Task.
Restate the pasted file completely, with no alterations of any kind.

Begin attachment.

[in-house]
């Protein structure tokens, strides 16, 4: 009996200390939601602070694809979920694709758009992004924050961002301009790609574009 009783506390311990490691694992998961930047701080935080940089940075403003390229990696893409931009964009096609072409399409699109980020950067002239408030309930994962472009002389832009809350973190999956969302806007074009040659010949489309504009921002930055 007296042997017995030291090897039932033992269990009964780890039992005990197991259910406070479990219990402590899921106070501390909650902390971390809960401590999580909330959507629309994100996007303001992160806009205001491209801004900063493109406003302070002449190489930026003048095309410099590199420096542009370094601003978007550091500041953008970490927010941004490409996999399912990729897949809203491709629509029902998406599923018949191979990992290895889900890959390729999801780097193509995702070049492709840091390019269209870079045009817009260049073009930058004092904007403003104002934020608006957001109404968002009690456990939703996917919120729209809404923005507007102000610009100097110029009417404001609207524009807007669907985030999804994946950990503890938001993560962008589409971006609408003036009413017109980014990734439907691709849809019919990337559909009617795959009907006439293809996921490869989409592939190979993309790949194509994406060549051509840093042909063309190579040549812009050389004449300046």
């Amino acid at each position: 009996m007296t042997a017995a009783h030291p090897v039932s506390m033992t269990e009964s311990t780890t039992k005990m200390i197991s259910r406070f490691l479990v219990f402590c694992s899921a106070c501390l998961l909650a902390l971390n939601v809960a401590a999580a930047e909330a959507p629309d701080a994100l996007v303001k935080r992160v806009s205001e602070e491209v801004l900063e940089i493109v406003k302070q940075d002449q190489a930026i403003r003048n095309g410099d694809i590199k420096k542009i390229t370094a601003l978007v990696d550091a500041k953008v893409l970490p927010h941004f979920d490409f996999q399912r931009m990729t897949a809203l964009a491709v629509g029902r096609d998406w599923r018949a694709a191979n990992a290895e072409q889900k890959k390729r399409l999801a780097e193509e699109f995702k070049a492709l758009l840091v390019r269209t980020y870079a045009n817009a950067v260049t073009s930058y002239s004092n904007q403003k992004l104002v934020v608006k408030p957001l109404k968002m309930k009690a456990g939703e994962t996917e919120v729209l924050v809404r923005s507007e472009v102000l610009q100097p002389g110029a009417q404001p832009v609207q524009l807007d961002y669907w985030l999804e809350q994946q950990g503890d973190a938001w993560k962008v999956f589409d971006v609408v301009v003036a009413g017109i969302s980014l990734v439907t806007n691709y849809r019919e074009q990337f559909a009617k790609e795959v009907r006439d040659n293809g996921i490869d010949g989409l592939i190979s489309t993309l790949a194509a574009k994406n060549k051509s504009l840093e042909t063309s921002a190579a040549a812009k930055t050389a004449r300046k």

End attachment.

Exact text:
[in-house]
């Protein structure tokens, strides 16, 4: 009996200390939601602070694809979920694709758009992004924050961002301009790609574009 009783506390311990490691694992998961930047701080935080940089940075403003390229990696893409931009964009096609072409399409699109980020950067002239408030309930994962472009002389832009809350973190999956969302806007074009040659010949489309504009921002930055 007296042997017995030291090897039932033992269990009964780890039992005990197991259910406070479990219990402590899921106070501390909650902390971390809960401590999580909330959507629309994100996007303001992160806009205001491209801004900063493109406003302070002449190489930026003048095309410099590199420096542009370094601003978007550091500041953008970490927010941004490409996999399912990729897949809203491709629509029902998406599923018949191979990992290895889900890959390729999801780097193509995702070049492709840091390019269209870079045009817009260049073009930058004092904007403003104002934020608006957001109404968002009690456990939703996917919120729209809404923005507007102000610009100097110029009417404001609207524009807007669907985030999804994946950990503890938001993560962008589409971006609408003036009413017109980014990734439907691709849809019919990337559909009617795959009907006439293809996921490869989409592939190979993309790949194509994406060549051509840093042909063309190579040549812009050389004449300046």
């Amino acid at each position: 009996m007296t042997a017995a009783h030291p090897v039932s506390m033992t269990e009964s311990t780890t039992k005990m200390i197991s259910r406070f490691l479990v219990f402590c694992s899921a106070c501390l998961l909650a902390l971390n939601v809960a401590a999580a930047e909330a959507p629309d701080a994100l996007v303001k935080r992160v806009s205001e602070e491209v801004l900063e940089i493109v406003k302070q940075d002449q190489a930026i403003r003048n095309g410099d694809i590199k420096k542009i390229t370094a601003l978007v990696d550091a500041k953008v893409l970490p927010h941004f979920d490409f996999q399912r931009m990729t897949a809203l964009a491709v629509g029902r096609d998406w599923r018949a694709a191979n990992a290895e072409q889900k890959k390729r399409l999801a780097e193509e699109f995702k070049a492709l758009l840091v390019r269209t980020y870079a045009n817009a950067v260049t073009s930058y002239s004092n904007q403003k992004l104002v934020v608006k408030p957001l109404k968002m309930k009690a456990g939703e994962t996917e919120v729209l924050v809404r923005s507007e472009v102000l610009q100097p002389g110029a009417q404001p832009v609207q524009l807007d961002y669907w985030l999804e809350q994946q950990g503890d973190a938001w993560k962008v999956f589409d971006v609408v301009v003036a009413g017109i969302s980014l990734v439907t806007n691709y849809r019919e074009q990337f559909a009617k790609e795959v009907r006439d040659n293809g996921i490869d010949g989409l592939i190979s489309t993309l790949a194509a574009k994406n060549k051509s504009l840093e042909t063309s921002a190579a040549a812009k930055t050389a004449r300046k």